polariscope. The phenomena of optical interferencetakes place and we get a fringe pattern, which depends on relative retardation. Thus studying the fringe pattern one can determine the state of stress at various points in the material.
Isoclinics and isochromatics
Isoclinics are the locus of the points in the specimen along which the principal stresses are in the same direction.
Isochromatics are the locus of the points along which the difference in the first and second principal stress remains the same. Thus they are the lines which join the points with equal maximum shear stress magnitude.
Photoelasticity can be applied both to three dimensional and two dimensional state of stress. But the application of photoelasticty to the three dimensional state of stress is more involved as compared to the state of two dimensional / plane stress system. So the present section deals with application of photoelasticiy in investigation of a plane stress system. This condition is achieved when the thickness of the prototype is much smaller as compared to dimensions in the plane. Thus one is only concerned with stresses acting parallel to the plane of the model, as other stress components are zero.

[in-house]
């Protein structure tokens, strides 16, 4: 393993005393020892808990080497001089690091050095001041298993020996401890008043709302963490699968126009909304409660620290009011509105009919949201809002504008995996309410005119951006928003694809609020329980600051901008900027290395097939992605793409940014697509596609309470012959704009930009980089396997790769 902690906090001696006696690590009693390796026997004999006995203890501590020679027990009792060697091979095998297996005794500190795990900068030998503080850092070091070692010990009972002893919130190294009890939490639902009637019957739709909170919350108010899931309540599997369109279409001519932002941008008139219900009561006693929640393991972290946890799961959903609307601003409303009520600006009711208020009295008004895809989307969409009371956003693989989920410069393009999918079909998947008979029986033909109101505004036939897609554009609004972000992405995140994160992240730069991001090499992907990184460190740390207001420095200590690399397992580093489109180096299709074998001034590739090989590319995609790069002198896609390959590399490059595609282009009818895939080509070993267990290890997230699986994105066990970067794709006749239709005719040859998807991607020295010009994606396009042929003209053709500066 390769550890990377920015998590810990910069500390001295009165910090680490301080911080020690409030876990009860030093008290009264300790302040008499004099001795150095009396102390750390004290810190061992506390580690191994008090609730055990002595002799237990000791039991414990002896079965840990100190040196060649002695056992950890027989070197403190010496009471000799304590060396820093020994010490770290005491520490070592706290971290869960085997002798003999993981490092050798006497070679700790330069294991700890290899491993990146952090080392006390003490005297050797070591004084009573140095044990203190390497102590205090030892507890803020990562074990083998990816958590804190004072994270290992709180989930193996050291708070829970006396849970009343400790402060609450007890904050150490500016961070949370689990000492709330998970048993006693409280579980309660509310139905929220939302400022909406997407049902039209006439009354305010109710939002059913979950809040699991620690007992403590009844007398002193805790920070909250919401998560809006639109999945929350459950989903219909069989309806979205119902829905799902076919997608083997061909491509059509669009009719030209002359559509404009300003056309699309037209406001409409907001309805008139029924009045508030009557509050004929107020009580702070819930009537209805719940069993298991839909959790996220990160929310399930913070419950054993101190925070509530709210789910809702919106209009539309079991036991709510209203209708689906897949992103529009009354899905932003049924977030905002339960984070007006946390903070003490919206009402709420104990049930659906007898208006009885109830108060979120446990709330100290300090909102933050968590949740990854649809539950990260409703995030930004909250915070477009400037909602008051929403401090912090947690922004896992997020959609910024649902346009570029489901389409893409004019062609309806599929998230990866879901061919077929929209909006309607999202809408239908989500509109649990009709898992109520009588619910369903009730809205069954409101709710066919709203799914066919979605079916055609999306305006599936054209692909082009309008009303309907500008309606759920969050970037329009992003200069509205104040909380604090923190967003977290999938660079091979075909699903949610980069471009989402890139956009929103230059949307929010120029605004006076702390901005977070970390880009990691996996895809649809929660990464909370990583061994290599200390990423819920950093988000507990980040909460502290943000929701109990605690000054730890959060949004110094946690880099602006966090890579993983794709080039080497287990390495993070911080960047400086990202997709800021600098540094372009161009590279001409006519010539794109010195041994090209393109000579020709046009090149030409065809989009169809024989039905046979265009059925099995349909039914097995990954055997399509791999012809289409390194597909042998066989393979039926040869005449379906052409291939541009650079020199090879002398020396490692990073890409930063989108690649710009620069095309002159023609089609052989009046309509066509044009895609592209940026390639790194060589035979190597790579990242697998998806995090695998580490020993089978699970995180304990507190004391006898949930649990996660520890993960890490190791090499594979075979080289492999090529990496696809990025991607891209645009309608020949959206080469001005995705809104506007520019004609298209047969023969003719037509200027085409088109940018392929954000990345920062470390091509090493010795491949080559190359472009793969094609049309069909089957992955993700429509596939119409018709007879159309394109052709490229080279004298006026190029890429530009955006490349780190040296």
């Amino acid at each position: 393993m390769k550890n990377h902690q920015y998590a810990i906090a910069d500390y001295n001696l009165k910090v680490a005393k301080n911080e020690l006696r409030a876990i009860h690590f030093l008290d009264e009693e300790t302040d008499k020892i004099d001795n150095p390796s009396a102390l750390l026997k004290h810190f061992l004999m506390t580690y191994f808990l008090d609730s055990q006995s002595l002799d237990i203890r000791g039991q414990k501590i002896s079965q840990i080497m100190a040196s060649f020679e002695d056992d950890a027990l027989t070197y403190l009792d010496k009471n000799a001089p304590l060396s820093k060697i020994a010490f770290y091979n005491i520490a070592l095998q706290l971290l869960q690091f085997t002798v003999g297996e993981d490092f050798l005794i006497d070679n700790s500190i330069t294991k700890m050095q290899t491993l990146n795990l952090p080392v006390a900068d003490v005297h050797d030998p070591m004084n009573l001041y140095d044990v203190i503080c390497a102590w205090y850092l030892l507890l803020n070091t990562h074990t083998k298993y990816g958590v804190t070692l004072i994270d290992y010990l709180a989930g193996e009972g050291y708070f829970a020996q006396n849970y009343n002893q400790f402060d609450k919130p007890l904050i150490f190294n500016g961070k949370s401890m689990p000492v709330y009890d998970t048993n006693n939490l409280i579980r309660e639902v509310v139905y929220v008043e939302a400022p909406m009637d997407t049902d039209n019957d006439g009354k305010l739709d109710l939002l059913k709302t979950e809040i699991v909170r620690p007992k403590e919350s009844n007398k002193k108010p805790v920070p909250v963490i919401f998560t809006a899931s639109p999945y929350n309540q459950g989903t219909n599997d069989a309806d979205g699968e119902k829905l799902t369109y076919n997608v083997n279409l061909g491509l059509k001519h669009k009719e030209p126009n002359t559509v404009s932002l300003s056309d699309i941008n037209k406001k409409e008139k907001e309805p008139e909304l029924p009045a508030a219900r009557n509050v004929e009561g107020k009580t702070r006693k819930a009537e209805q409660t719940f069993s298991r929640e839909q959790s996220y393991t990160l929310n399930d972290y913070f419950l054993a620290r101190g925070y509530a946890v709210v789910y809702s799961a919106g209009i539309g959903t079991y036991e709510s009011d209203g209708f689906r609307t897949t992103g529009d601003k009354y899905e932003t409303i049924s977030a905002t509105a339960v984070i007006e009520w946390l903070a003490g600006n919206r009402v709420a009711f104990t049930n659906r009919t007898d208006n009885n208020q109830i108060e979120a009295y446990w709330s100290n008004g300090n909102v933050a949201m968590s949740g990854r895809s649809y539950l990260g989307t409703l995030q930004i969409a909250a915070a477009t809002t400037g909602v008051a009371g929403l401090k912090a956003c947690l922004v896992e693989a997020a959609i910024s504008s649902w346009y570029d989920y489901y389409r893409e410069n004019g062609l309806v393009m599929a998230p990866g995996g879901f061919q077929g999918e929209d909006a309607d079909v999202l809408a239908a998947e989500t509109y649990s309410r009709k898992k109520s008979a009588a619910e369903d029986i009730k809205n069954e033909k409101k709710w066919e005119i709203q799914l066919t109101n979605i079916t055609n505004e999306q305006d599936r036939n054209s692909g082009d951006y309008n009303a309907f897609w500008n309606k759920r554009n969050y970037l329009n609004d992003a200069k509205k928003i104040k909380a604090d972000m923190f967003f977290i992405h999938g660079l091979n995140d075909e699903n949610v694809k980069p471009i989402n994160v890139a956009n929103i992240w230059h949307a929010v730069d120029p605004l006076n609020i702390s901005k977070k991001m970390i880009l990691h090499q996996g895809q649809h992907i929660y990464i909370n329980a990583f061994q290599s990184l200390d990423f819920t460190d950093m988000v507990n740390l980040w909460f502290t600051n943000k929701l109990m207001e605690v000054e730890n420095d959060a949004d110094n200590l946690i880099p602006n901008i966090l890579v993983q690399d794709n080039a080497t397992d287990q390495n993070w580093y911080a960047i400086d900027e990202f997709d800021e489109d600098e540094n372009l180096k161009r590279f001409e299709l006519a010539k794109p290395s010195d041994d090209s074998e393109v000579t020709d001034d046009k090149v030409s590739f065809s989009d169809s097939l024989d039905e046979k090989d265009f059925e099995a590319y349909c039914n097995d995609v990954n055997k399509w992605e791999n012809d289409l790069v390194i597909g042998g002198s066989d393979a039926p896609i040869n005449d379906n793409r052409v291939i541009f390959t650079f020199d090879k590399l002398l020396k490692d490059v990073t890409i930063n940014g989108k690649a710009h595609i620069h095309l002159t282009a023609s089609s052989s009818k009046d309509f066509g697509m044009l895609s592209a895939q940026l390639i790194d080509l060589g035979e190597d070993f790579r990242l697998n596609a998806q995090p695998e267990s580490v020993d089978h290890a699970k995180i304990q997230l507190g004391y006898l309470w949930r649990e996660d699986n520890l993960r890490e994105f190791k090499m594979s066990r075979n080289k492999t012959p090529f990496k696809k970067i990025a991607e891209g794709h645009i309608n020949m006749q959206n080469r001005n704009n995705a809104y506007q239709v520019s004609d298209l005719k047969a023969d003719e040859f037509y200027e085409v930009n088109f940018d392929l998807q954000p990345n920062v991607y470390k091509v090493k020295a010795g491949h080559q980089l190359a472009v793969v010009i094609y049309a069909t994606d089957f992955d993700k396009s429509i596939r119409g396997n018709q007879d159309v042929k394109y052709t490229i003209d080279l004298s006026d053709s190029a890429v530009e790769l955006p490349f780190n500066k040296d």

The experimental setup varies from experiment to experiment. The two basic kinds of setup used are plane polariscope and circular polariscope.
The setup consists of two linear
polarizers and a light source. The light source can either emit monochromatic light or white light depending upon the experiment. First the light is passed through the first polarizer which converts the light into plane polarized light. The apparatus is set up in such a way that this plane polarized light then passes through the stressed specimen. This light then follows, at each point of the specimen, the direction of principal stress at that point. The light is then made to pass through the analyzer and we finally get the fringe pattern.
The fringe pattern in a plane polariscope setup consists of both the isochromatics and the isoclinics. The isoclinics change with the orientation of the polariscope while there is no change in the isochromatics.
In a circular polariscope setup two quarter-
wave plates are added to the experimental setup of the plane polariscope. The first quarter-wave plate is placed in between the polariser and the specimen and the second quarter-wave plate is placed between the specimen and the analyser. The effect of adding the quarter-wave plates is that we get circularly polarised light.
The basic advantage of a circular polariscope over a plane polariscope is that in a circular polariscope setup we only get the isochromatics and not the isoclinics. This eliminates the problem of differentiating between the isoclinics and the isochromatics.
*"Photoelasticity", Volume 1 by Max Mark Frocht
* [http://www.doitpoms.ac.uk/tlplib/photoelasticity/history.php University of Cambridge Page on Photoelasticity]
* [http://public.fotki.com/ROBERT1010/scitech/photoelasticstress4.html Photograph of photoelastic stress pattern using plane-polarized white light.]